Martha Holzheuer

As you may know, the iconic monarch butterfly (Danaus plexippus) and its spectacular migration are in jeopardy. Their North American numbers have suffered a steep decline of approximately 90% over the past two decades, and in 2014 the U.S. Fish and Wildlife Service was petitioned to protect the monarch butterfly under the Endangered Species Act (with a listing decision expected for December 2020). Like the monarch, the rusty patched bumble bee (RPBB) was a common species 20 years ago, but populations have also seen a swift decline since the 1990s, which earned it placement on the endangered species list in 2017.

While there are many factors driving pollinator declines, one key cause for the reduction in pollinator populations is loss of habitat. As a result, Pollinator Partnership has joined forces with several organizations and agencies throughout AR, IL, IN, MI, MN, OH, PA, and WI on Project Wingspan program efforts to enhance the landscape across the Midwest and Great Lakes Region and support the conservation of these imperiled species.

Collecting Seed:

 Wingspan partners have put a call out for enthusiastic seed collecting volunteers in all 8 states to help identify and collect milkweed and other common native forage plants. As a seed collecting volunteer you will be provided with free online training and be making valuable contributions to supporting migrating monarchs and the imperiled rusty patched bumble bee. To sign-up as a seed collector please complete the online form: Once signed-up, you will be directed to the appropriate module by your State Coordinator and can take our simple 6-step training:

Project Wingspan is also looking for landowners and public land managers with robust native plant populations, who are interested in supporting local habitat restoration efforts by serving as native seed collection sites. To see their list of target plants and sign-up as a potential seed collection location please fill out the online form:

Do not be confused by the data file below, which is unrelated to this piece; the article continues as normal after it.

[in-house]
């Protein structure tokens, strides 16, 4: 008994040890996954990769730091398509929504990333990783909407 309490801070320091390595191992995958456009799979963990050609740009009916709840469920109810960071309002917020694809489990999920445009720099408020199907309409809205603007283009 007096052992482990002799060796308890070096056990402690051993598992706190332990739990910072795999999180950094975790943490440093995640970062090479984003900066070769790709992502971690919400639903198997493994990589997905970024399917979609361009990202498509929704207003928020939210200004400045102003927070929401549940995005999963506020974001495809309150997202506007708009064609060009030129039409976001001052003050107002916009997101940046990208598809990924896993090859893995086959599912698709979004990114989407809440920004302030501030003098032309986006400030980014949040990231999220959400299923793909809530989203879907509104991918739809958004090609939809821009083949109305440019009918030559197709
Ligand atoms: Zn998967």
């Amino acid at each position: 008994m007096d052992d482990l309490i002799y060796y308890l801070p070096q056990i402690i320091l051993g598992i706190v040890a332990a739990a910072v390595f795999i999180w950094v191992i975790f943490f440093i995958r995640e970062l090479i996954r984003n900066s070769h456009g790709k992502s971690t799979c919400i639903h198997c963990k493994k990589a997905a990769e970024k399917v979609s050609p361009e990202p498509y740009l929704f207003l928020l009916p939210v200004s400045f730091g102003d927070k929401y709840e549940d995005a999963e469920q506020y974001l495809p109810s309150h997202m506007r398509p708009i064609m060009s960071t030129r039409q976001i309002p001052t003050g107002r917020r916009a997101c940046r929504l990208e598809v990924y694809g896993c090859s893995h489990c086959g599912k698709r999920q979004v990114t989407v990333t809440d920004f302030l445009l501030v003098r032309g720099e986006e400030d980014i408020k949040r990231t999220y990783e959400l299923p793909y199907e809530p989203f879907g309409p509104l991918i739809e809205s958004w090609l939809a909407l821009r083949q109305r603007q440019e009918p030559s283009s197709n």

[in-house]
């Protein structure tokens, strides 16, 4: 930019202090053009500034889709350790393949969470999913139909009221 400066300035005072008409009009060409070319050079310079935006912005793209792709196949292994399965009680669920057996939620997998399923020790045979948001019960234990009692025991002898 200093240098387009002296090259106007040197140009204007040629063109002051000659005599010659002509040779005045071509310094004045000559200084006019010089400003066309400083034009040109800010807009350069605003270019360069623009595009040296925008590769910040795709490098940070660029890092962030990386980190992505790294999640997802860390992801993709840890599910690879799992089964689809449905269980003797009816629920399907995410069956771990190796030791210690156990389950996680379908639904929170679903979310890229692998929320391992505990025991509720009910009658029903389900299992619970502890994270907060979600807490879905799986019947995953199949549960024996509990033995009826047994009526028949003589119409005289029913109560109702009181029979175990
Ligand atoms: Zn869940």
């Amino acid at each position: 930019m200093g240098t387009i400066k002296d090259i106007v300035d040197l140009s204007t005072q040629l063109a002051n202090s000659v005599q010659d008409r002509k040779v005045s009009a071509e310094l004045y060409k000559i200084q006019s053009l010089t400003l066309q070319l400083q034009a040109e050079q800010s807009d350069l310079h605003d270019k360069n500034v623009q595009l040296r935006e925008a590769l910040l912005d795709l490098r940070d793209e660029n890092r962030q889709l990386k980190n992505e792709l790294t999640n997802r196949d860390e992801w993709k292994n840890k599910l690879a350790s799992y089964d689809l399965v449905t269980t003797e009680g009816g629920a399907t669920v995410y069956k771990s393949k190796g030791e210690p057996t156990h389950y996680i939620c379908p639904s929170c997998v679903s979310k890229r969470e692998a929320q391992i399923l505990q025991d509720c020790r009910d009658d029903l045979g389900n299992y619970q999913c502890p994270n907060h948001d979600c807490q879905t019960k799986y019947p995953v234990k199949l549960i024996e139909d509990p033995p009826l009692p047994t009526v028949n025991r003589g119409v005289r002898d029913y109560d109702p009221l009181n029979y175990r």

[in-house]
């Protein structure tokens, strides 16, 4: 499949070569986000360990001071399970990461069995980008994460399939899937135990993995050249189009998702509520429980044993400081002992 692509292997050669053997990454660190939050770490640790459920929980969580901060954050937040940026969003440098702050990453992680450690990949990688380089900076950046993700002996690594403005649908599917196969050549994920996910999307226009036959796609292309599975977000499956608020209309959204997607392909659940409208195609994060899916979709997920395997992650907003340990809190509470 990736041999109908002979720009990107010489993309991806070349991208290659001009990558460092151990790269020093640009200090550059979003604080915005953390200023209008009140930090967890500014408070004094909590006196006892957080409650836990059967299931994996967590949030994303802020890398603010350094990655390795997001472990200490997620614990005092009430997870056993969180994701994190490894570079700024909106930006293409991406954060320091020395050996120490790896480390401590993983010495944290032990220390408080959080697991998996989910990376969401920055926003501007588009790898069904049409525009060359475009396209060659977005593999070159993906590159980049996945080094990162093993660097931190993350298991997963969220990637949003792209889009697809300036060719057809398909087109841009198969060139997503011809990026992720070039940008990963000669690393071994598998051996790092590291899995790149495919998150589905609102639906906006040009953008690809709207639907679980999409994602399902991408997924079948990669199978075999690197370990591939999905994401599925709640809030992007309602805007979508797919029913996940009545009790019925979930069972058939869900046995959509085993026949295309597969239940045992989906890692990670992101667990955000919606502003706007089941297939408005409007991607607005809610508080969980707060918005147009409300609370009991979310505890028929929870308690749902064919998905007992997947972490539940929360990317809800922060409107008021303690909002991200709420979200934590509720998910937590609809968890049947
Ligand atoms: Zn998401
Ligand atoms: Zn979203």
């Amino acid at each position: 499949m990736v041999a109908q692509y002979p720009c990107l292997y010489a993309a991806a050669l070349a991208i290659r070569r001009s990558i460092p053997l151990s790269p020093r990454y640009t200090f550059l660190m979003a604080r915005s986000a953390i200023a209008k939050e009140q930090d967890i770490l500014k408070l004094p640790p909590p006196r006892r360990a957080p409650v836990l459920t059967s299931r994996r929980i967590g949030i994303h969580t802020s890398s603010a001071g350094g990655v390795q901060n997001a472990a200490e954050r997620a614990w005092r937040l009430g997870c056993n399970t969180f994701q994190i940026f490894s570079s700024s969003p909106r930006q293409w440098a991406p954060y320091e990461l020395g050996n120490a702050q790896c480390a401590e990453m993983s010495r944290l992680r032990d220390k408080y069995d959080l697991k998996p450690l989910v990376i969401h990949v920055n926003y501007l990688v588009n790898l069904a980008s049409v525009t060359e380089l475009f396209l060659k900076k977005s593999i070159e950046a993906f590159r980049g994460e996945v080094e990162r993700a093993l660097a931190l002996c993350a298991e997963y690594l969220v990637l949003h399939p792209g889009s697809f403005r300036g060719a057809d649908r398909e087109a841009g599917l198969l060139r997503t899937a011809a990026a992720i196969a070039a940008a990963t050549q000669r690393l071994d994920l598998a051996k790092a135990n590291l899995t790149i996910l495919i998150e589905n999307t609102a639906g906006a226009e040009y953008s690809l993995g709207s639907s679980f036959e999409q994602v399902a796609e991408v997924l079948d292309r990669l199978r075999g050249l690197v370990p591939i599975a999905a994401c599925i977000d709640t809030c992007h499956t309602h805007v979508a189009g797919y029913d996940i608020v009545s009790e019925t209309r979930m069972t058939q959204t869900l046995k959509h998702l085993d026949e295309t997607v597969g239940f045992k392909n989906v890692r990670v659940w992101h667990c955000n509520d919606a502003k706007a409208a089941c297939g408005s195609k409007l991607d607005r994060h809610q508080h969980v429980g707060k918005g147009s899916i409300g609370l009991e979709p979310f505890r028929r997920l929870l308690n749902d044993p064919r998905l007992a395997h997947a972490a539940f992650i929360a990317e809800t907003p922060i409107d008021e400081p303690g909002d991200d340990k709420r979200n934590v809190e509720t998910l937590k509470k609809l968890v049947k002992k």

Habitat Wanted:

 Project Wingspan is working to document, secure, and enhance monarch, rusty patched bumble bee, and other rare pollinator habitat. Public land managers and private land stewards (with at least one acre of land) who are committed to long-term habitat conservation are invited to participate. To join in this effort, complete the preliminary online survey. All participants will receive helpful information and resources regarding habitat enhancement practices and selected sites may be eligible for native plant material awards. 

Please visit

For questions please e-mail Elizzabeth Kaufman at


Spread the Word:

Who can get involved? Just about anyone 16+! This project is a great opportunity for Master Gardeners, Master Naturalists, park friends groups, naturalists, native plant societies, public and private land owners/managers, universities, community organizations, natural resource students & professionals, and others to engage with their local community, support imperiled pollinators, and gain valuable skills.

Please consider joining the Project Wingspan team and help us save these imperiled pollinators from disappearing from our landscapes forever. 

Together, we CAN make a difference!